|Systematic (IUPAC) name|
|Trade names||Neoral, Sandimmune|
|By mouth, IV, eye drops|
|Biological half-life||Variable (about 24 hours)|
|ATC code||L04AD01 (WHO) S01XA18 (WHO)|
|Synonyms||cyclosporine, cyclosporin, ciclosporin A, cyclosporine A, cyclosporin A(CsA)|
|Molar mass||1202.61 g/mol|
|(what is this?)|
Ciclosporin, also spelled cyclosporine, is an immunosuppressant drug widely used in organ transplantation to prevent rejection. It reduces the activity of the immune system by interfering with the activity and growth of T cells.
It was initially isolated from the fungus Tolypocladium inflatum found in a soil samples in 1969 from Norway, by Hans Peter Frey. Most peptides are synthesized by ribosomes, but ciclosporin is a cyclic nonribosomal peptide of 11 amino acids and contains a single D-amino acid, which is rarely encountered in nature.
Ciclosporin is approved by the FDA to prevent and treat graft-versus-host disease in bone-marrow transplantation and to prevent rejection of kidney, heart, and liver transplants. It is also approved in the US for the treatment of rheumatoid arthritis and psoriasis, as an ophthalmic emulsion for the treatment of dry eyes (a common symptom of Sjögren's syndrome), and as a treatment for persistent nummular keratitis following adenoviral keratoconjunctivitis.
In addition to these indications, ciclosporin is also used in severe atopic dermatitis, Kimura disease, pyoderma gangrenosum, chronic autoimmune urticaria, acute systemic mastocytosis, and, infrequently, in rheumatoid arthritis and related diseases, although it is only used in severe cases.
Ciclosporin has also been used to help treat patients with acute severe ulcerative colitis and autoimmune urticaria that do not respond to treatment with steroids. This drug is also used as a treatment of posterior or intermediate uveitis with noninfective etiology.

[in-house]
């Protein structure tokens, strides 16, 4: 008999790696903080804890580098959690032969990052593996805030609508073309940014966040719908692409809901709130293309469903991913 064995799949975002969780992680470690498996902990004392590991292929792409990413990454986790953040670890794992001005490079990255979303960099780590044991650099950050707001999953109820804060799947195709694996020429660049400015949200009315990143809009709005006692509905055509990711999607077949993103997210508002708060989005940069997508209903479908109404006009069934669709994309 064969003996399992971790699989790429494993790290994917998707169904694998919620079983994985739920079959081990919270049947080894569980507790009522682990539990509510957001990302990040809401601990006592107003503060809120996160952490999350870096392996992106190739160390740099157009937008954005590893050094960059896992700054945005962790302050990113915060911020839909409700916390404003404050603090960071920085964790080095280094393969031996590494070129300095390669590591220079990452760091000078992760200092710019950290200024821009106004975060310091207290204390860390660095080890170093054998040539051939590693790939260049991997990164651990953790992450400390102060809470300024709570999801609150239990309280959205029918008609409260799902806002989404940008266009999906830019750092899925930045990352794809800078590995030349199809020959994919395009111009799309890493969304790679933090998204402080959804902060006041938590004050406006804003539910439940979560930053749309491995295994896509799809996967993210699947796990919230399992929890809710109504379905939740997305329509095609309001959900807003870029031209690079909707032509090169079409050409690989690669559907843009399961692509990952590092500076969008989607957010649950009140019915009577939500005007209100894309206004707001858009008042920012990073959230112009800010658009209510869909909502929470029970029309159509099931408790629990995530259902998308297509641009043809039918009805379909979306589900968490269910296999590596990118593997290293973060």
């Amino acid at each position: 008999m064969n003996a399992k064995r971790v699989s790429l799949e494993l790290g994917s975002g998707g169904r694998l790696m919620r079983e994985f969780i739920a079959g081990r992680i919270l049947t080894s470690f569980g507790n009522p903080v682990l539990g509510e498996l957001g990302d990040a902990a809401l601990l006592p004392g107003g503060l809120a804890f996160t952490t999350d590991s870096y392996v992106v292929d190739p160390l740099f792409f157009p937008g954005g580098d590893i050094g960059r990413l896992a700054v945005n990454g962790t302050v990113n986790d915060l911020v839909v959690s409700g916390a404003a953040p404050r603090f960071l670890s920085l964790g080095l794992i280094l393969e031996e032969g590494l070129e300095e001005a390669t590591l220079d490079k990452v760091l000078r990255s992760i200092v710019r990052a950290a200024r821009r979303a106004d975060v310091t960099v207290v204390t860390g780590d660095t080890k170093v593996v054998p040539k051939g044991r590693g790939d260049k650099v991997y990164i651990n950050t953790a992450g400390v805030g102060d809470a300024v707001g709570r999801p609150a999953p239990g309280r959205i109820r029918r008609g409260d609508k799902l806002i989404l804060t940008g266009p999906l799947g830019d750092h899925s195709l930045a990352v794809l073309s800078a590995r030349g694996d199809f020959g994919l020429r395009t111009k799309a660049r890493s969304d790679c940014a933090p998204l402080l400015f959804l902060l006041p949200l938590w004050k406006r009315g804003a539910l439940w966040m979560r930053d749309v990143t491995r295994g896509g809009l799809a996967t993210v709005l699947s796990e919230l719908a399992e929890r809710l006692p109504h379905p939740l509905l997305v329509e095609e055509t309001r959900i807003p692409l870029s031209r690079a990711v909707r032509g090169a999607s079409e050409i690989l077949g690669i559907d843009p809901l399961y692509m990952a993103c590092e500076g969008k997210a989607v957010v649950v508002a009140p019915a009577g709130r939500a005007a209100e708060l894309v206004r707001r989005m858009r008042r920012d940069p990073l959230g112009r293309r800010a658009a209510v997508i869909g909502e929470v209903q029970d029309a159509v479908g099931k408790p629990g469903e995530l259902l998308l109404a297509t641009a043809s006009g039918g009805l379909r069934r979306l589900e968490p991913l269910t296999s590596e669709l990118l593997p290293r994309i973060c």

Treatment may be associated with a number of potentially serious adverse drug reactions (ADRs).
ADRs can include enlargement of the gums, convulsions, peptic ulcers, pancreatitis, fever, vomiting, diarrhea, confusion, hypercholesterolemia, dyspnea, numbness and tingling particularly of the lips, pruritus, high blood pressure, potassium retention possibly leading to hyperkalemia, kidney and liver dysfunction (nephrotoxicity and hepatotoxicity), burning sensations at finger tips, and an increased vulnerability to opportunistic fungal and viral infections. In short, it is nephrotoxic, neurotoxic, increases the risk of squamous cell carcinoma and infections, and often causes hypertension (due to renal vasoconstriction and increased sodium reabsorption). The latter may result in serious adverse cardiovascular events; thus it is recommended that prescribers find the lowest effective dose for people requiring long term treatment. Ciclosporin also causes enlargement of the gums and increased hair growth which is not seen with tacrolimus (another calcineurin inhibitor).
Use of cyclosporin in post renal transplantation is associated with hyperuricemia and, in some cases, gout. This is due to the decrease in glomerular filtration rate induced by cyclosporin leading to retention of uric acid. Use of azathioprine as an alternative has shown to reduce the incidence of gouty arthritis.